Frederik Ruysch (1638-1731): Historical perspective and contemporary analysis of his teratological legacy
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SourceAmerican Journal of Medical Genetics. Part A, 173, 1, (2017), pp. 16-41
Article / Letter to editor
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American Journal of Medical Genetics. Part A
SubjectRadboudumc 0: Other Research DCMN: Donders Center for Medical Neuroscience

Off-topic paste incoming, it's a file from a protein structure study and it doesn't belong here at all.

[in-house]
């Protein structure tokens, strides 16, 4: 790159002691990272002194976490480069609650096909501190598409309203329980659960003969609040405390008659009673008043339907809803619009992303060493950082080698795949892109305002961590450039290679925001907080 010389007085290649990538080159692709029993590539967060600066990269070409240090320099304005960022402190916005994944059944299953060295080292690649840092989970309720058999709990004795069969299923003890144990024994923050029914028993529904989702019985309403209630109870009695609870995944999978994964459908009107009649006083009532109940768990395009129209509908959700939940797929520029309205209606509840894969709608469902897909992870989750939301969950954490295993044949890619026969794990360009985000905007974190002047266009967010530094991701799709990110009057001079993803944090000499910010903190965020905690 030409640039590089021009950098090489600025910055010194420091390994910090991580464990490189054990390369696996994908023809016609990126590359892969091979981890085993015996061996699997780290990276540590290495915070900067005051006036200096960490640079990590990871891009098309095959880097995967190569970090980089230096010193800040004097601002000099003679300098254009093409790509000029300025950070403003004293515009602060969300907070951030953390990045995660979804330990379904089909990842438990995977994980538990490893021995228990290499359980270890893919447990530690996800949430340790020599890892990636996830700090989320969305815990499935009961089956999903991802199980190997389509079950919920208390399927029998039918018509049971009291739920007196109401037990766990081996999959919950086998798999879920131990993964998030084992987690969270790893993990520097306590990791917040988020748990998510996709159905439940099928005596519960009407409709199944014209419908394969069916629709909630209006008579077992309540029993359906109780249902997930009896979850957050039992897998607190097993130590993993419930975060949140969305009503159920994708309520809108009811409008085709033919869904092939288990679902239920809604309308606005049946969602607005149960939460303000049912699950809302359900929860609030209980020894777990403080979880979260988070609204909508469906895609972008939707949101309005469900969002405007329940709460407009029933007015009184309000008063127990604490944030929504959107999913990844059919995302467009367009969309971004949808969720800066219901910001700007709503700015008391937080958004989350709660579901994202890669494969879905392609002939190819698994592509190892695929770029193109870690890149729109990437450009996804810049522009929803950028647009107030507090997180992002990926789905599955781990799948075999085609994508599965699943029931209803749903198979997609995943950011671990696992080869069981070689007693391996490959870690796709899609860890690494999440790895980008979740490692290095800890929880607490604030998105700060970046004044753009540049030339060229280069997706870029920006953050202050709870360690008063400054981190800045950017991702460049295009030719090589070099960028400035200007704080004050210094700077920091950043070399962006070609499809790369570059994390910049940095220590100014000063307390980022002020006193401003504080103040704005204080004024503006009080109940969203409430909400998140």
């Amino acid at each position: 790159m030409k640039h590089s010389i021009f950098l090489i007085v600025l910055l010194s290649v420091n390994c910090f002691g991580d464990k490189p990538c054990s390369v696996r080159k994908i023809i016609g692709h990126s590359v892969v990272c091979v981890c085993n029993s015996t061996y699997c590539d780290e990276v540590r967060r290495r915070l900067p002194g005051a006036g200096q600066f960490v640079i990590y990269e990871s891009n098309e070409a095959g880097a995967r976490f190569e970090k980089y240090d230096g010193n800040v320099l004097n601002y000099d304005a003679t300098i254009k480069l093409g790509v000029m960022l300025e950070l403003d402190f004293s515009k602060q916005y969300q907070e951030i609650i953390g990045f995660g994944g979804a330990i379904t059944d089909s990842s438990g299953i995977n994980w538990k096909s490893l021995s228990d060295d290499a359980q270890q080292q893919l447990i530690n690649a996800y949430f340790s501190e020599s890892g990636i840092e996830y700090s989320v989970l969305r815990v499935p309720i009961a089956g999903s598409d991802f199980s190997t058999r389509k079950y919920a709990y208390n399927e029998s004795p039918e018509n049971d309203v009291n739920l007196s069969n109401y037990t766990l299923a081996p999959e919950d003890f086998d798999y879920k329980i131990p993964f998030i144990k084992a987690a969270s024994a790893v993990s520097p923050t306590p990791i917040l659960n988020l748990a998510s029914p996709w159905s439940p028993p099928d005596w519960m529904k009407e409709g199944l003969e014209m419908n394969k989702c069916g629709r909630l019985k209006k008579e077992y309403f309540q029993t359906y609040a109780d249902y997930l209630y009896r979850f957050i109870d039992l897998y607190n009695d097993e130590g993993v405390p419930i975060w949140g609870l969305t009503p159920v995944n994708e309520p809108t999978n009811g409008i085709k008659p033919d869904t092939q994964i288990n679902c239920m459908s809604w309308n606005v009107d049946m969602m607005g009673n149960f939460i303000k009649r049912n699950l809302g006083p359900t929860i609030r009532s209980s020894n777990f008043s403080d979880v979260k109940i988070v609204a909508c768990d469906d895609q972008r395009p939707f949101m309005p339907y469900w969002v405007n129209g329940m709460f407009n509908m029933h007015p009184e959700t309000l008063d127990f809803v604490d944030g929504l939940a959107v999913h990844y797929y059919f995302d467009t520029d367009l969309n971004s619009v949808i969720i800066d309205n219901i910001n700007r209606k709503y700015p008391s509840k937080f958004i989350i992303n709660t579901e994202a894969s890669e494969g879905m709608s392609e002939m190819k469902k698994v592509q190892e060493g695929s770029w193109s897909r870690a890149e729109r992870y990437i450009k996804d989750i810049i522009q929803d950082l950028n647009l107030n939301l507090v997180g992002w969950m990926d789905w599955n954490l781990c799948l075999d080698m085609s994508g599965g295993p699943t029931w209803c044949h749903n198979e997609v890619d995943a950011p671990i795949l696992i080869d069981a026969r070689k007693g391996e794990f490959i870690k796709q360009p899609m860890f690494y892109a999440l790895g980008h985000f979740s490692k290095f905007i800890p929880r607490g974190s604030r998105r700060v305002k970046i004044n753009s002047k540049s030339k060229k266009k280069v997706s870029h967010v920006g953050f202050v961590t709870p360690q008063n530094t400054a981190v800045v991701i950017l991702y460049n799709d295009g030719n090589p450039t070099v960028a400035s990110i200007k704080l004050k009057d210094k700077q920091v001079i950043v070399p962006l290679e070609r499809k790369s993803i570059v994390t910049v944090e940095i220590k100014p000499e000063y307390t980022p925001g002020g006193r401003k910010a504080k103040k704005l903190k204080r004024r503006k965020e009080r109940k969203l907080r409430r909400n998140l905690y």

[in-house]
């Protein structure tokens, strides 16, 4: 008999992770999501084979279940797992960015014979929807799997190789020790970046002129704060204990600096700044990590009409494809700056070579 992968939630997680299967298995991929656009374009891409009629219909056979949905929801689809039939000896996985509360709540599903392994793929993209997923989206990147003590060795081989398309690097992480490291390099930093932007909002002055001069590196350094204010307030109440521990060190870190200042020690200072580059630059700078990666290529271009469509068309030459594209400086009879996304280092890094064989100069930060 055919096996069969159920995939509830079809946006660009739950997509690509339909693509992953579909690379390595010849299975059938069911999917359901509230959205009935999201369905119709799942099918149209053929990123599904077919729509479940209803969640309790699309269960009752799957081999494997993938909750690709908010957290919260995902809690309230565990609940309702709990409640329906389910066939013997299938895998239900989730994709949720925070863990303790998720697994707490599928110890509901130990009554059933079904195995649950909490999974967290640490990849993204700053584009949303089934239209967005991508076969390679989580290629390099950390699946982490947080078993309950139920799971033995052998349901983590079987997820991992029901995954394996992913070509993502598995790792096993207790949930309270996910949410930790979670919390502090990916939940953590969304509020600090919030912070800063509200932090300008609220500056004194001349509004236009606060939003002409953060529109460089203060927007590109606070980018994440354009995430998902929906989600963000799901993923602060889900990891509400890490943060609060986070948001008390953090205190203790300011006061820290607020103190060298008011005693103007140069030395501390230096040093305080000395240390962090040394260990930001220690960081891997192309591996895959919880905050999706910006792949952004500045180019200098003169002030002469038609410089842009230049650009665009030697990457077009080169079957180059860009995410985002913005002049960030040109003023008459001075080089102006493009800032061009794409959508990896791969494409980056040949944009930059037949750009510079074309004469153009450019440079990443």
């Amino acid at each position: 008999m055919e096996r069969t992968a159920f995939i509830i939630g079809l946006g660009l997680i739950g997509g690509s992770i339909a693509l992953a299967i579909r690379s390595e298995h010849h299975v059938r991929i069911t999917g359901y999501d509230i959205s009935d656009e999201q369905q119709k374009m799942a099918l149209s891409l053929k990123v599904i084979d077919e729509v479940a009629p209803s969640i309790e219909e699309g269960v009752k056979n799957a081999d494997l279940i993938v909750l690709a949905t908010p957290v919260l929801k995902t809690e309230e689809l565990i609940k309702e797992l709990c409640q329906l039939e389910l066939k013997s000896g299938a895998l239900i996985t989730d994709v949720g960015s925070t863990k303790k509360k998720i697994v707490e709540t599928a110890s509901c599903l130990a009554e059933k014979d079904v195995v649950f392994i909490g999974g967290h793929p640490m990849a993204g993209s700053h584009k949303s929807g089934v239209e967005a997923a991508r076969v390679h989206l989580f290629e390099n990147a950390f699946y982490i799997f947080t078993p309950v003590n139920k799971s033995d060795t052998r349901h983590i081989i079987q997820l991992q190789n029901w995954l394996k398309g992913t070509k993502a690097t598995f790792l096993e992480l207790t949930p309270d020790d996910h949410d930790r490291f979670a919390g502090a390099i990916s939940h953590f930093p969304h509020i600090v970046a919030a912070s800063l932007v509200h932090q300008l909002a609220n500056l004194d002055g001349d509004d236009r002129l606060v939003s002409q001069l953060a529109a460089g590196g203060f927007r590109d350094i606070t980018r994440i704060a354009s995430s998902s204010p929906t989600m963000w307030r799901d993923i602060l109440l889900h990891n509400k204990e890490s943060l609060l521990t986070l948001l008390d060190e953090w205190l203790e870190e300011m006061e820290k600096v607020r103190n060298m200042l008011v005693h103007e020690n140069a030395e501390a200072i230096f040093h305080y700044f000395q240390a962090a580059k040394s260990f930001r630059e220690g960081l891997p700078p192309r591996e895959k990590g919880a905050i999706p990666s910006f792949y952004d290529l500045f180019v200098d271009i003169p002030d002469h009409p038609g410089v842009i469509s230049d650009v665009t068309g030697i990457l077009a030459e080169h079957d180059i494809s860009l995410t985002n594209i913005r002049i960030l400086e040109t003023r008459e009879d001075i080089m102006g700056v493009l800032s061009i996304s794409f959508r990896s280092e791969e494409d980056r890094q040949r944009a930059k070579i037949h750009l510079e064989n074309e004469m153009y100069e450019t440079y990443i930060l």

The Peter the Great Museum of Anthropology and Ethnography (Kunstkamera) in Saint Petersburg is the oldest museum in Russia. It keeps the remains of the anatomical collection of the world-famous 17th century Dutch anatomist Frederik Ruysch. This unique collection was bought and shipped in 1717 by Czar Peter the Great, and presently still comprises more than 900 specimens, a modest number of which concerns specimens with congenital anomalies. We searched for teratological clues in the existing collection and in all his descriptions and correspondence regarding specimens and cases he encountered during his career as doctor anatomiae and chief instructor of the surgeons and midwives in Amsterdam. A total of 63 teratological specimens and case descriptions were identified in this legacy, including some exceedingly rare anomalies. As it turns out, Ruysch was the first to describe several of the conditions we encountered, including intracranial teratoma, enchondromatosis, and Majewski syndrome. Although his comments pose an interesting view on how congenital anomalies were scientifically perceived in early 18th century Europe, Ruysch mostly refrained from explaining the causes of the conditions he encountered. Instead, he dedicated himself to careful descriptions of his specimens. Almost 300 years after his demise, Ruysch's legacy still impresses and inspires both scientists and lay men. (c) 2016 The Authors. American Journal of Medical Genetics Part A Published by Wiley Periodicals, Inc.
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